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Setting up Virtual Event Strategies

Setting up Virtual Event Strategies
Many entrepreneurs look forward to attending or hosting events, as they are excellent opportunities to demo products, give presentations, and network with other professionals. Unfortunately, efforts to flatten the curve of the coronavirus pandemic have resulted in many events being forced to close, as well as questioning the safety of events moving forward. While a necessary precaution, the cancellations can seem devastating for companies who’d put a great deal of time and money into preparing for these events, but I’m pleased to report that there’s still hope.

Even if the in-person events are no longer viable, you can still make the most of your efforts by taking part in a virtual event instead.

The transition from in-person to virtual is sure to present some challenges, and you may not achieve all the goals you’d set, but adjusting your metrics and making the most of your efforts and assets will still be better for your company than letting it all go to waste. However, in order to ensure the adjustments are as efficient as possible, you’ll first need to develop a virtual event strategy.

As with a physical event, a virtual event strategy will need to account for promotion, engagement, and review. If you’re hosting the event, you should have a website or webpage dedicated to the event, including dates and times for who will be presenting and what attendees can look forward to. If you’re attending the event, be sure to make people aware of it by adding a notice on your own website, perhaps even including a link to direct visitors to the official page so they can learn more. The website should have a section where attendees can register, and having the process require them to provide their company name and position will be a useful means of gathering important data, as will including polls and surveys for attendees to fill out based on their experience with the virtual event.

As for the event itself, there are a variety of apps and platforms that offer livestreaming services, some with more interactive elements than others, so it will fall to you to decide which ones best meet your needs. Ideally, you’ll want to make sure you have the entire event on a single platform rather than having some speakers give their presentation on one while others use another. Expecting your attendees to switch between different platforms is unfair and will drastically lower their engagement, so make sure you decide on a single platform first and see to it that all presenters are made aware ahead of time so they can familiarize themselves with its use. The presenters will want to carefully review what they’ll be doing with their time, be it speaking over a slideshow, playing a prerecorded video with the occasional commentary, or putting on a livestreamed product demo. It’s encouraged to allow time at the end of their presentation to host a Q&A session, and having a moderator oversee this will make the process go smoothly.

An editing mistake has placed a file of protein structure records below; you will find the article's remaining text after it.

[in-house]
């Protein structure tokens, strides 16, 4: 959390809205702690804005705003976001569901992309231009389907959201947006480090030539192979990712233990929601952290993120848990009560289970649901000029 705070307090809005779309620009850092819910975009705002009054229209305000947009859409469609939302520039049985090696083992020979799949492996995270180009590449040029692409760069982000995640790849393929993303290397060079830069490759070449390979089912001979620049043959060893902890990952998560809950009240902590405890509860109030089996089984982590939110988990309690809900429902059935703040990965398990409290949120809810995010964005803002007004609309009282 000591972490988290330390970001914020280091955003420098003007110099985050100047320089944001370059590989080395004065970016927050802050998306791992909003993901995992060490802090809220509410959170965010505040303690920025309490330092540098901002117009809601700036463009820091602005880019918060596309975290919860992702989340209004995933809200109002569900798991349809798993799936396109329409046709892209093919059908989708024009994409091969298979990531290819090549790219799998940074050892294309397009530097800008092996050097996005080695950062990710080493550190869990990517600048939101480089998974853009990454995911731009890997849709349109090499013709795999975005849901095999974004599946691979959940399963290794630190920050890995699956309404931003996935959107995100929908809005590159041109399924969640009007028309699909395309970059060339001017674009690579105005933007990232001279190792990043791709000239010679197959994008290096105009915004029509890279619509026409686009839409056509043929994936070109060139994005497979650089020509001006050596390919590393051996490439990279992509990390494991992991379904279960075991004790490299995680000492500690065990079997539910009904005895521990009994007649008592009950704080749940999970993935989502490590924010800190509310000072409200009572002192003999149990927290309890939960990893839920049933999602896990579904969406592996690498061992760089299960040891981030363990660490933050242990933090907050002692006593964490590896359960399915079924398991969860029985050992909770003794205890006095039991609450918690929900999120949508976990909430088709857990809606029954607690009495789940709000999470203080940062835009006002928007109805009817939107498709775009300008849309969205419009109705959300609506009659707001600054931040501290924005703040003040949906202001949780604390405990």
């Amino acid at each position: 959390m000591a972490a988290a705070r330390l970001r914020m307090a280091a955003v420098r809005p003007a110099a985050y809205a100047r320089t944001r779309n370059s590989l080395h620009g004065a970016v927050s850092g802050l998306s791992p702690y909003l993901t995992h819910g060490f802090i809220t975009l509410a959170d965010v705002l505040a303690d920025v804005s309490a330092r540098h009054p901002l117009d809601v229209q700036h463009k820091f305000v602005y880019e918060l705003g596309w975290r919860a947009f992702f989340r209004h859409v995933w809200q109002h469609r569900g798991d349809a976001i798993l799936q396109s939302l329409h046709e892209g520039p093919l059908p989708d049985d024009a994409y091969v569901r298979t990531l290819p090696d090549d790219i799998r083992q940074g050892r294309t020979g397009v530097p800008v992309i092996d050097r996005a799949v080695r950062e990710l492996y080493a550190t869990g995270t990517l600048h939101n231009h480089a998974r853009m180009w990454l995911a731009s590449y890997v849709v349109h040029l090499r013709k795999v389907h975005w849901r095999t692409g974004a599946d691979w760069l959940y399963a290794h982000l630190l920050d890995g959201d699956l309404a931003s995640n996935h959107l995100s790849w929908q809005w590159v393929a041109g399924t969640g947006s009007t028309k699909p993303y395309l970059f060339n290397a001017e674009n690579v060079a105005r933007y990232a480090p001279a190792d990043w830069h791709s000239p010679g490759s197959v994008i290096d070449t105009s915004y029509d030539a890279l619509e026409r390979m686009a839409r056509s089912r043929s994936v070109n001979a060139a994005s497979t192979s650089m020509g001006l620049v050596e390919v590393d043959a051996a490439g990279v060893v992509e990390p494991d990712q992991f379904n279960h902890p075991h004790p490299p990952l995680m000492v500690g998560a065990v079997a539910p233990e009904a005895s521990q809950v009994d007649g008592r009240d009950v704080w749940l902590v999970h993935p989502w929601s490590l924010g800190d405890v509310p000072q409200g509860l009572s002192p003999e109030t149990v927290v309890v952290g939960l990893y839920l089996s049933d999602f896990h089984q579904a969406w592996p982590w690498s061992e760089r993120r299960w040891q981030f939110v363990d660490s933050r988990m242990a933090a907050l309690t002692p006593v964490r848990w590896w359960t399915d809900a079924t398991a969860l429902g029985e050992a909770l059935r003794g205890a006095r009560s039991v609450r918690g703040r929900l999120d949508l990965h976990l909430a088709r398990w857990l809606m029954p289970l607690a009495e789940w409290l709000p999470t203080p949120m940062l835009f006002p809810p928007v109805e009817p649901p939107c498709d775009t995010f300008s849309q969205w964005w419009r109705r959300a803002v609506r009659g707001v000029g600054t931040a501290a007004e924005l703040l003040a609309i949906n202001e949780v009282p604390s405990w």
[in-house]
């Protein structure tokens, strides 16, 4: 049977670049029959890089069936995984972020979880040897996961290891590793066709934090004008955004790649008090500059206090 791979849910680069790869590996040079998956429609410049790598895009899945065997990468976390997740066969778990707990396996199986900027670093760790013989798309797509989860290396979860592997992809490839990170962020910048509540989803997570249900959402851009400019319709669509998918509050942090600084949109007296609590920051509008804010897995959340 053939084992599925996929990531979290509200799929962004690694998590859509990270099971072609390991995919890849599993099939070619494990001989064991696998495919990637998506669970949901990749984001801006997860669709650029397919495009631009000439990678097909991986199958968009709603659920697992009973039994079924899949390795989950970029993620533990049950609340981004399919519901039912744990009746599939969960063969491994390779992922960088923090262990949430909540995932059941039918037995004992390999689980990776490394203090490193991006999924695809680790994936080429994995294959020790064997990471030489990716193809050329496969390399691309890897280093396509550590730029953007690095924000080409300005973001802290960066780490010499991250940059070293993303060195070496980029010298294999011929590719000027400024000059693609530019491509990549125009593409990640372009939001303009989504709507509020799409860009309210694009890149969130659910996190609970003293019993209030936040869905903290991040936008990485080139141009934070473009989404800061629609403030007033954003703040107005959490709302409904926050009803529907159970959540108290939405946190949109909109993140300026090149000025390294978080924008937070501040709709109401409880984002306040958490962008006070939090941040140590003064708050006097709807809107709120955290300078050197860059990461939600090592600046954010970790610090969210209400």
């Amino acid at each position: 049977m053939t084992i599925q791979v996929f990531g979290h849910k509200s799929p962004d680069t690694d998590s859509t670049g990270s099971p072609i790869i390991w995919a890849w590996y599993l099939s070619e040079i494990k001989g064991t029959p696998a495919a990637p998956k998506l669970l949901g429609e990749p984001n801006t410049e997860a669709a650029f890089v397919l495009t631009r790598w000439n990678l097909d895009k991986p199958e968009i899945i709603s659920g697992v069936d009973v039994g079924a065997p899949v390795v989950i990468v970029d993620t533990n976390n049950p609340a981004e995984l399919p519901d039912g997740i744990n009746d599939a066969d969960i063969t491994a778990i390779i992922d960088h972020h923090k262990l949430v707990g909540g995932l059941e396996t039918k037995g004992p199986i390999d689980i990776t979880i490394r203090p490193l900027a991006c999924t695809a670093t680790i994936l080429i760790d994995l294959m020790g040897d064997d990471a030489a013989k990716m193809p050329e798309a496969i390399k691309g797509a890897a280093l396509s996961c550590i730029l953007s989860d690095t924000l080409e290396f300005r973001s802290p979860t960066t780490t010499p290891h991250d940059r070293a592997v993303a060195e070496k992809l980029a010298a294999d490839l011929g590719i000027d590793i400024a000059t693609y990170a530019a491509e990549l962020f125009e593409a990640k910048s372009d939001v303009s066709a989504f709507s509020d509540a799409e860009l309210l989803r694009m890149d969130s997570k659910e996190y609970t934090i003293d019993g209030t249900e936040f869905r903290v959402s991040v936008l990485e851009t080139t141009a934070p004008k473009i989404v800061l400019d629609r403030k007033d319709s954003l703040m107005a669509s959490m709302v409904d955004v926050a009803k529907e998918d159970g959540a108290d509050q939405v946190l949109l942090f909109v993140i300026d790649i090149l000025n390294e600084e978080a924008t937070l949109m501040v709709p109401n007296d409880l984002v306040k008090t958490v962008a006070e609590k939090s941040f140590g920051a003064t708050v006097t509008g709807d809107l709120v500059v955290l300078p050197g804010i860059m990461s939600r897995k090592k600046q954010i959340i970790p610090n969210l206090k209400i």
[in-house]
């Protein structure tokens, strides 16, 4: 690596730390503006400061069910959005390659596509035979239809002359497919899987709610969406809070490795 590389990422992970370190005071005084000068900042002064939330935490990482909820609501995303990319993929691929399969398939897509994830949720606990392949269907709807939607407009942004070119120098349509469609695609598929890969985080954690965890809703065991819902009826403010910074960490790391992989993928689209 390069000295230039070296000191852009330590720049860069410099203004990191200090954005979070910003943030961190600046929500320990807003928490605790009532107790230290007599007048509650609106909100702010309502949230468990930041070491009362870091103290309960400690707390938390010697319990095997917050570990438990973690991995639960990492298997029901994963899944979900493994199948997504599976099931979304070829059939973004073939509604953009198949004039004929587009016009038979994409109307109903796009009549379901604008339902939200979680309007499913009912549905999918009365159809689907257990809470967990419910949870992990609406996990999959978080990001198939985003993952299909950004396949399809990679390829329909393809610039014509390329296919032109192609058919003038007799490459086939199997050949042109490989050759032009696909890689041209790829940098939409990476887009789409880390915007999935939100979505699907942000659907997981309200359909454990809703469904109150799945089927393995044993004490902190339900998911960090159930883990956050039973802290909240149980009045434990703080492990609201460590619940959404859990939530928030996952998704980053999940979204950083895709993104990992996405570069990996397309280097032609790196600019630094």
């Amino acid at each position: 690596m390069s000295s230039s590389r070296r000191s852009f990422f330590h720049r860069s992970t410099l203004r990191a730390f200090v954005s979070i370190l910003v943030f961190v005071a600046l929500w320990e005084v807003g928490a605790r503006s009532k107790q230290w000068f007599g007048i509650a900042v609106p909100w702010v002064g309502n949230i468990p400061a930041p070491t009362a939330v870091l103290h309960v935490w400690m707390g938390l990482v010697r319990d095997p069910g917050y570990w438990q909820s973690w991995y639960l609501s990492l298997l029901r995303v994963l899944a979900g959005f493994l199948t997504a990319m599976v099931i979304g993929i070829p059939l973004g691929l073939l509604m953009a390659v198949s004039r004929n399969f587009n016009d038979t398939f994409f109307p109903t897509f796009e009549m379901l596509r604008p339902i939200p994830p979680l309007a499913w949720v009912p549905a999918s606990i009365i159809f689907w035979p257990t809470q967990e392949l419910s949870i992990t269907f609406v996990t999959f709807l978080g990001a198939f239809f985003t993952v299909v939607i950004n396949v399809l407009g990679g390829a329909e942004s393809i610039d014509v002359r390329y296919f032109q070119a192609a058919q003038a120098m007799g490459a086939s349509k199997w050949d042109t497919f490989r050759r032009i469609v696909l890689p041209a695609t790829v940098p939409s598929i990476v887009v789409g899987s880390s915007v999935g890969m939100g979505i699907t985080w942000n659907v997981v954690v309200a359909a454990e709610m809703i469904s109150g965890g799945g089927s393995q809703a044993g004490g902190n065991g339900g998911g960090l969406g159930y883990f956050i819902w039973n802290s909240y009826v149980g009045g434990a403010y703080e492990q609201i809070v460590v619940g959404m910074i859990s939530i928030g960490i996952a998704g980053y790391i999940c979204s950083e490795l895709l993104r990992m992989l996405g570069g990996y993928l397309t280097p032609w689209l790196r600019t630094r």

Now, there’s no denying that virtual events lack the face-to-face socialization and exciting locations that make in-person events more attractive and engaging, but for the time being, those simply aren’t viable options. However, virtual events do provide their own benefits, such as coming at a lower cost to operate, as well as offering access to guests who otherwise couldn’t attend such an event due to cost of entry or travel. Focusing your marketing on the convenience and connectivity aspects will help assuage attendee concerns and foster a value-driven atmosphere, something people will welcome during these trying times. Still, give extra attention to the quality of graphics and videos used in presentations, the need to impress attendees is considerably stronger now that they don’t have an impressive venue or exotic locale to provide the initial wow factor.

Once the pieces are all in place and the event has run its course, you’ll be able to reap the fruits of your labors by reviewing all the data you’ve gathered. As I mentioned before, having attendee registration include listing what companies they work for and what their positions are will give you invaluable information about relevant demographics, and adding an option for them to select which presentations they’re interested in will help you organize them into more specific subgroups. The use of polls and surveys specific to each presentation will not give the speakers useful data to use for their future presentations and operations as a whole, and clickable ads from even sponsors will enable recordable metrics for outreach performance. On the social media end of things, having an event specific hashtag will go a long way toward reviewing which platforms your hashtag was most used on, as well as highlight posts specific to your event and gauging how well attendees enjoyed the experience.

It’ll take some getting used to, there’s sure to be some trial and error involved, but given the circumstances, we should all be thankful the tools and technology to make virtual events happen are available. I understand how upsetting it can be to have made such big plans for an in-person event only to have to adapt them to a virtual setting, and the difference in return on investment may not be what you were hoping for, but the situation we find ourselves in demands serious adjustments on our part if we want to survive.

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